The missing bite .. a discovery of tastes in Italy

Italy food experience - Food festival in Italy

This article may contain compensated links. See our full disclosure here

I thought I had planned the perfect trip to Italy’s lakes region. Our itinerary took in historic villas covered in wisteria, perfect lake views and pretty towns. I researched restaurants thoroughly and scheduled visits to local attractions.

Everything was going to plan and then we found out about this.. a local food festival. Why hadn’t I researched festivals in Italy?

The missing bite

Food festival Italy - flyer from ComoAs we wandered the streets of Como on the day of our arrival, I found this flyer and knew we had to change our plans immediately.

As far as flyers go, it was not that attractive, but the words “Pasticerria” and “mercatino prodotti locali” leapt off the page. I realised this was not an advertisement for an agricultural fair despite the cows.

My basic knowledge of Italian told me that this was a local food festival and celebration. Even better it seemed to have a farm to table focus. The emphasis was on fresh, seasonal and local food.

It is a strange person who visits Italy without some interest in its food culture. For me, it is probably the top reason for visiting Italy and I could not resist a nearby food festival.

READ:   Lake Como travel guide - la dolce vita on the Italian lakes

Sagre or food festivals in Italy

Some quick online research revealed the potential of the flyer. It seemed we stumbled on a sagra – a traditional Italian festival usually focused on local food and produce but often linked to historical and cultural events. Many have centuries-old origins and are steeped in local traditions in celebration of the harvest.

Each year at the beginning of autumn the Umbrian town of Cannara celebrates the onion during its week-long Festa della Cipolla. To the north, in Piedmont, the Fiera nazionale del Marrone is dedicated to the chestnut.

In Como, the community comes together annually to celebrate patron Saint Abbondio, who became the fourth bishop of the city in 448AD.

The Fiera di Sant’Abbondio – Como

The entire neighbourhood seemed to turn out for the local sagra. Our little family followed the trails of people snaking through a residential neighbourhood of Como. As we entered the grounds of the Basilica of Sant’Abbondio my heart sank a little.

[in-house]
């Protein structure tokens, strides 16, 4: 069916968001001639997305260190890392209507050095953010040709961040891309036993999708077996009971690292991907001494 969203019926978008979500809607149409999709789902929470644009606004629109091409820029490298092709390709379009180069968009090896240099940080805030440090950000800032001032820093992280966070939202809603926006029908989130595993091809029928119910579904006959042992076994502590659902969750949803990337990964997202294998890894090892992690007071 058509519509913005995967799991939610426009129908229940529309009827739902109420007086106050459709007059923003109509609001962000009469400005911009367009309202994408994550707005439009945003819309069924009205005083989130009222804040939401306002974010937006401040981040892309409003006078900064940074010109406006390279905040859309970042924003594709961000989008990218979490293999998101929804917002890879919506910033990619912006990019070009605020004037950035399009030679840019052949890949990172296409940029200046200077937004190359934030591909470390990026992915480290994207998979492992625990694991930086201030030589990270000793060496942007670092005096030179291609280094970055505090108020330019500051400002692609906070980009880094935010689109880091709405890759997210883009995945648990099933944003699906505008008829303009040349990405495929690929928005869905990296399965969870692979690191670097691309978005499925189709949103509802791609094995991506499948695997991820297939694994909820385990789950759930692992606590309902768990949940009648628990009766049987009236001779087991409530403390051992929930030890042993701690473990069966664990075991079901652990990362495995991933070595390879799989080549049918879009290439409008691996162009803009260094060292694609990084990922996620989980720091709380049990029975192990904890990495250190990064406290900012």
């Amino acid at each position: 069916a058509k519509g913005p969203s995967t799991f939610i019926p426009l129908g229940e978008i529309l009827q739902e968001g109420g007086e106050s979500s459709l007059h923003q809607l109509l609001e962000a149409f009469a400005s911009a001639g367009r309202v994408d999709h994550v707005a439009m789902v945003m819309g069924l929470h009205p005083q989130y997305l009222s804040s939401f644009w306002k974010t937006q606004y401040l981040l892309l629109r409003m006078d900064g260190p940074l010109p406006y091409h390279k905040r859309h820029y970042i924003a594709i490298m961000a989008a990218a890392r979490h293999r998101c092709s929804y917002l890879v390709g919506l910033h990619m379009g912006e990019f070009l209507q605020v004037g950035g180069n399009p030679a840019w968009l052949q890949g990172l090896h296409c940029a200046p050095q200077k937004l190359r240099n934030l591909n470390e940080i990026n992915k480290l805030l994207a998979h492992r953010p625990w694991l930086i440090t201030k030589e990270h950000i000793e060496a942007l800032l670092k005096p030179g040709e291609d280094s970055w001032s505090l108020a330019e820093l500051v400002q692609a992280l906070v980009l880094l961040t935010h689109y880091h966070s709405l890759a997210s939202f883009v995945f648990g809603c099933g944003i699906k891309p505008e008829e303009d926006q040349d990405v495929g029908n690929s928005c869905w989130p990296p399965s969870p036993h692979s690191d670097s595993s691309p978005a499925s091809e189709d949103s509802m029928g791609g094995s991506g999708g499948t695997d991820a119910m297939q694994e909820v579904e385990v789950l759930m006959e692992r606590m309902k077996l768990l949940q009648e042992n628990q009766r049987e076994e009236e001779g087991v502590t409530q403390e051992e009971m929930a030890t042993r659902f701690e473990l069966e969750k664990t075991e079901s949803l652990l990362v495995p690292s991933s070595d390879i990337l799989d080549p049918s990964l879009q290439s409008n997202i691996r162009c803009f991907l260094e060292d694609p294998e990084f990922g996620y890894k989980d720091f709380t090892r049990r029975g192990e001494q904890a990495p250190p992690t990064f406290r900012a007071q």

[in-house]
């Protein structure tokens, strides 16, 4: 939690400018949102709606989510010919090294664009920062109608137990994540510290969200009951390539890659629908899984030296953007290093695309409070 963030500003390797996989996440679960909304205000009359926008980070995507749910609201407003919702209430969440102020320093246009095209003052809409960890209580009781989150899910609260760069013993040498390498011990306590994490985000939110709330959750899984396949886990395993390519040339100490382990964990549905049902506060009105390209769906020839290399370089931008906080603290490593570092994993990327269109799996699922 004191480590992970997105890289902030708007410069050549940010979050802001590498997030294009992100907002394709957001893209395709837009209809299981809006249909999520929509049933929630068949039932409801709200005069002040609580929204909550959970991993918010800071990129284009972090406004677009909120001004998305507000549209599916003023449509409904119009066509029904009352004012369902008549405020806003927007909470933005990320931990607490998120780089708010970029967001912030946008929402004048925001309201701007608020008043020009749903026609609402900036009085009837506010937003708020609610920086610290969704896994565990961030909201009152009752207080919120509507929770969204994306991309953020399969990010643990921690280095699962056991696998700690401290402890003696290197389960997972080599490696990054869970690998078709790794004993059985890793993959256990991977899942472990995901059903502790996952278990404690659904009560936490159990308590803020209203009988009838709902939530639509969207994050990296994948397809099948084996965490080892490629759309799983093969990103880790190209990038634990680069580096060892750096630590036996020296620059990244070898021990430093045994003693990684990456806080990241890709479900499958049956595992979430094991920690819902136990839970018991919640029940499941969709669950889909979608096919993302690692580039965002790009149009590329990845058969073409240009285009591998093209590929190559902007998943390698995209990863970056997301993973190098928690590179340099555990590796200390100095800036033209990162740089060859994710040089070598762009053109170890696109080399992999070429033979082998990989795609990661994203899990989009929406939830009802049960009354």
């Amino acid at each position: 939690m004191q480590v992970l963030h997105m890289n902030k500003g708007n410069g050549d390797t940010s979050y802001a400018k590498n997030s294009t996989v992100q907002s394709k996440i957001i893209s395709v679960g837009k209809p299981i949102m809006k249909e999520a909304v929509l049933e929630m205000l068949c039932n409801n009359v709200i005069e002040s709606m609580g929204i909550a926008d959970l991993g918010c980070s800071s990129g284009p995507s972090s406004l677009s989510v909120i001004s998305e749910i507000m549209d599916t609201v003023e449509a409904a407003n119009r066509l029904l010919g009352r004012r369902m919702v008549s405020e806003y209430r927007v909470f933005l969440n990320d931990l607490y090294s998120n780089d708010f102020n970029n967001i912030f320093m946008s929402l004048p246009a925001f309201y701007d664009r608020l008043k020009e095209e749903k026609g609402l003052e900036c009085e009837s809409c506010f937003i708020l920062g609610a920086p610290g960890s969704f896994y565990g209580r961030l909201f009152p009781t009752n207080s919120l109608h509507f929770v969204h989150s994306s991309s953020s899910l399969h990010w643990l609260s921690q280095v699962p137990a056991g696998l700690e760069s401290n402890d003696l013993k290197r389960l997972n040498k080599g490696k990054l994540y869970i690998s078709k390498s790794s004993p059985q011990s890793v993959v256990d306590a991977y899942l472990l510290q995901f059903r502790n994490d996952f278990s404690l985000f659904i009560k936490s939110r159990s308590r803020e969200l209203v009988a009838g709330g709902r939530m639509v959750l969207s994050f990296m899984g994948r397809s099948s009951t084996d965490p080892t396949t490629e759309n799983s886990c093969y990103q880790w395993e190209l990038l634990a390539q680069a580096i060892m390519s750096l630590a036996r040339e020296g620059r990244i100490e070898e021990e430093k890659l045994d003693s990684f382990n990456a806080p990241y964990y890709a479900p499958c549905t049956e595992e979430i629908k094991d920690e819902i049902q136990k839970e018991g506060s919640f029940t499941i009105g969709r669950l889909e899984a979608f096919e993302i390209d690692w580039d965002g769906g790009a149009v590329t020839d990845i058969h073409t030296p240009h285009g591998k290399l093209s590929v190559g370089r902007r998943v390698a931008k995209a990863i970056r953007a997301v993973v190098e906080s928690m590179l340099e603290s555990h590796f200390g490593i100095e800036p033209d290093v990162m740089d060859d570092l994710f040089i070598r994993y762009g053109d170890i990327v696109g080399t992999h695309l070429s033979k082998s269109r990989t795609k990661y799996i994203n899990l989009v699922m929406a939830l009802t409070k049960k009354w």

There was a very long and chaotic.. let’s call it a “queue” and a huge white tent where it looked like food was being prepared on a mass scale. People were leaving the tent with take away containers. This wasn’t the rustic festa I had envisaged.

big crowds at lake como sagra food festival italy

I shouldn’t have worried. Italians have a wonderful knack of looking like they are out of control when in fact everything is as ordered and efficient as you’d like it. On entering the tent the queue split into 4 lines of hungry festival goers discussing the menu. How to choose? The menu was full of delicious sounding dishes from appetisers and starters to pasta, main courses and desserts.

On entering the tent the queue split into 4 lines of hungry festival goers discussing the menu. How to choose? The menu was full of delicious sounding dishes from appetisers and starters to pasta, main courses and desserts.

Como sits on the lake of the same name and the dishes of the region reflect the terrain. There is a strong emphasis on locally caught fish as well as game meats from the nearby hills and mountains. I was tempted, as always, by the fritto misto (mixed seafood) of the lake, cheeses as well as various dishes made with boar.

We decided we must try something slow cooked and with polenta. And of course, it would not have been right to skip the pasta course.

a sample of dishes from food festival in italy

In the end, we decided on the sharing plates – “Tastes of Como” and the other “Cold cuts of the Lake” followed by osso bucco with polenta. The kids chose gnocchi alla lariana.

We managed to squeeze ourselves onto a table with some other festival goers and savoured every bite of our meal. The fare at the festival was rustic, wholesome and incredibly tasty.

While we ate, we happily watched the local community discussing each dish with passion as traditional music drifted in from the stage outside.

READ:   A feast! Savouring the authentic tastes of Venice

I managed to track down and English version of the festival menu after the event. I took a bit of a gulp when I read the ingredients of the cold cuts plate.

Let’s just say the concept of nose to tail eating applied judiciously to this dish. Nevertheless, it was delicious and I was probably better off not knowing its origins.

The total bill including wine came to around €30 making it one of the cheapest meals of our holiday.

local produce at sagra lake como

After eating we spent time enjoying watching our children join the local kids playing on huge inflatable slides and browsing the stalls of local produce including cheeses, sausage, honey and baked goods.

I’m afraid we were too focused on our appetites to venture into the Romanesque basilica that I understand it is very beautiful.

We almost skipped back into the old town of Como, bellies full and cheeks glowing. It was a wonderful evening.


How to find a sagra food festival

We were lucky to find the festival completely by chance but next time we visit Italy we will be better prepared. Thanks to the marvel that is Google Translate, you can access this fantastic Italian resource for finding local food and other festivals in Italy. You can search by region, month and special events such as Pasqua/Easter.

local cheeses at como - food festivals in Italy

This article explains more about the origins of sagre and includes a favourite list of festivals in regions across Italy.